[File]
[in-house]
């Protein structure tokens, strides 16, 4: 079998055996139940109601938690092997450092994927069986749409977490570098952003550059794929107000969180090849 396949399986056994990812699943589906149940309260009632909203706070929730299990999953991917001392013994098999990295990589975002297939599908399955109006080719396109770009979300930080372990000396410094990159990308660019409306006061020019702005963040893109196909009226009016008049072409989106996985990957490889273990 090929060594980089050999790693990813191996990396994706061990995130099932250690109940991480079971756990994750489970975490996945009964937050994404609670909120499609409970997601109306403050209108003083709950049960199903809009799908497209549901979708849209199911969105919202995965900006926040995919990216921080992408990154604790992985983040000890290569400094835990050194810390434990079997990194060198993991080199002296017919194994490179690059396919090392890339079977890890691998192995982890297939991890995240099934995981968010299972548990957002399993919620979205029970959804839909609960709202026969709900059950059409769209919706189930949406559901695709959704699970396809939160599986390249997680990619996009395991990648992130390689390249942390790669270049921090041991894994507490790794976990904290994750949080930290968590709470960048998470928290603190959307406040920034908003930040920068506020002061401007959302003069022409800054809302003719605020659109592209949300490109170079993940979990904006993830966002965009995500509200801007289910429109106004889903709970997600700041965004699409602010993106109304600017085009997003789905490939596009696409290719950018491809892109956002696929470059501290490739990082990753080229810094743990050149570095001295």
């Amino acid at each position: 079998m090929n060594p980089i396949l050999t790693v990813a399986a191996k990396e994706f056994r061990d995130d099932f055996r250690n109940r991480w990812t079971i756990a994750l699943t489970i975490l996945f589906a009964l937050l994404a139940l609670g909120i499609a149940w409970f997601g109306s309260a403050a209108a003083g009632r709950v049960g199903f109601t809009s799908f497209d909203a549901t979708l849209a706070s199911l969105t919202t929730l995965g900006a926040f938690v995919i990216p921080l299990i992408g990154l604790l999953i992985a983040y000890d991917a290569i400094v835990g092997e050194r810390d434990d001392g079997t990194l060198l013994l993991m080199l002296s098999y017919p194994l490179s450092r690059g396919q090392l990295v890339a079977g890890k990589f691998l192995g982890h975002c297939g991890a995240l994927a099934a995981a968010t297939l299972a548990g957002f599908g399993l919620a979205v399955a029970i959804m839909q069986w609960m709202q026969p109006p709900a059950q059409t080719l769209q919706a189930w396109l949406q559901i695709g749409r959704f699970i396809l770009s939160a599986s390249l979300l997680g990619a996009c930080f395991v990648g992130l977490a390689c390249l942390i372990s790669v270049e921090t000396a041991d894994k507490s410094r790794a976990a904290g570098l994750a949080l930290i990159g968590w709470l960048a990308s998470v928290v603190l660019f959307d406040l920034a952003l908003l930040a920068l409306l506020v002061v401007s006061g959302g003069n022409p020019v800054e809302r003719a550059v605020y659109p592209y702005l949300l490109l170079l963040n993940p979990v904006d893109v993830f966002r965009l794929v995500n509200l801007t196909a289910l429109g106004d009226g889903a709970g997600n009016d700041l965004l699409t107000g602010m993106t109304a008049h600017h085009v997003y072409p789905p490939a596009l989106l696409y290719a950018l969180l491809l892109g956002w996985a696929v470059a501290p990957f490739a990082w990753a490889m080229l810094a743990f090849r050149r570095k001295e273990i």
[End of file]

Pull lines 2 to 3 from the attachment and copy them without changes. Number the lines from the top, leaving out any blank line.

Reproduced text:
């Protein structure tokens, strides 16, 4: 079998055996139940109601938690092997450092994927069986749409977490570098952003550059794929107000969180090849 396949399986056994990812699943589906149940309260009632909203706070929730299990999953991917001392013994098999990295990589975002297939599908399955109006080719396109770009979300930080372990000396410094990159990308660019409306006061020019702005963040893109196909009226009016008049072409989106996985990957490889273990 090929060594980089050999790693990813191996990396994706061990995130099932250690109940991480079971756990994750489970975490996945009964937050994404609670909120499609409970997601109306403050209108003083709950049960199903809009799908497209549901979708849209199911969105919202995965900006926040995919990216921080992408990154604790992985983040000890290569400094835990050194810390434990079997990194060198993991080199002296017919194994490179690059396919090392890339079977890890691998192995982890297939991890995240099934995981968010299972548990957002399993919620979205029970959804839909609960709202026969709900059950059409769209919706189930949406559901695709959704699970396809939160599986390249997680990619996009395991990648992130390689390249942390790669270049921090041991894994507490790794976990904290994750949080930290968590709470960048998470928290603190959307406040920034908003930040920068506020002061401007959302003069022409800054809302003719605020659109592209949300490109170079993940979990904006993830966002965009995500509200801007289910429109106004889903709970997600700041965004699409602010993106109304600017085009997003789905490939596009696409290719950018491809892109956002696929470059501290490739990082990753080229810094743990050149570095001295």
């Amino acid at each position: 079998m090929n060594p980089i396949l050999t790693v990813a399986a191996k990396e994706f056994r061990d995130d099932f055996r250690n109940r991480w990812t079971i756990a994750l699943t489970i975490l996945f589906a009964l937050l994404a139940l609670g909120i499609a149940w409970f997601g109306s309260a403050a209108a003083g009632r709950v049960g199903f109601t809009s799908f497209d909203a549901t979708l849209a706070s199911l969105t919202t929730l995965g900006a926040f938690v995919i990216p921080l299990i992408g990154l604790l999953i992985a983040y000890d991917a290569i400094v835990g092997e050194r810390d434990d001392g079997t990194l060198l013994l993991m080199l002296s098999y017919p194994l490179s450092r690059g396919q090392l990295v890339a079977g890890k990589f691998l192995g982890h975002c297939g991890a995240l994927a099934a995981a968010t297939l299972a548990g957002f599908g399993l919620a979205v399955a029970i959804m839909q069986w609960m709202q026969p109006p709900a059950q059409t080719l769209q919706a189930w396109l949406q559901i695709g749409r959704f699970i396809l770009s939160a599986s390249l979300l997680g990619a996009c930080f395991v990648g992130l977490a390689c390249l942390i372990s790669v270049e921090t000396a041991d894994k507490s410094r790794a976990a904290g570098l994750a949080l930290i990159g968590w709470l960048a990308s998470v928290v603190l660019f959307d406040l920034a952003l908003l930040a920068l409306l506020v002061v401007s006061g959302g003069n022409p020019v800054e809302r003719a550059v605020y659109p592209y702005l949300l490109l170079l963040n993940p979990v904006d893109v993830f966002r965009l794929v995500n509200l801007t196909a289910l429109g106004d009226g889903a709970g997600n009016d700041l965004l699409t107000g602010m993106t109304a008049h600017h085009v997003y072409p789905p490939a596009l989106l696409y290719a950018l969180l491809l892109g956002w996985a696929v470059a501290p990957f490739a990082w990753a490889m080229l810094a743990f090849r050149r570095k001295e273990i």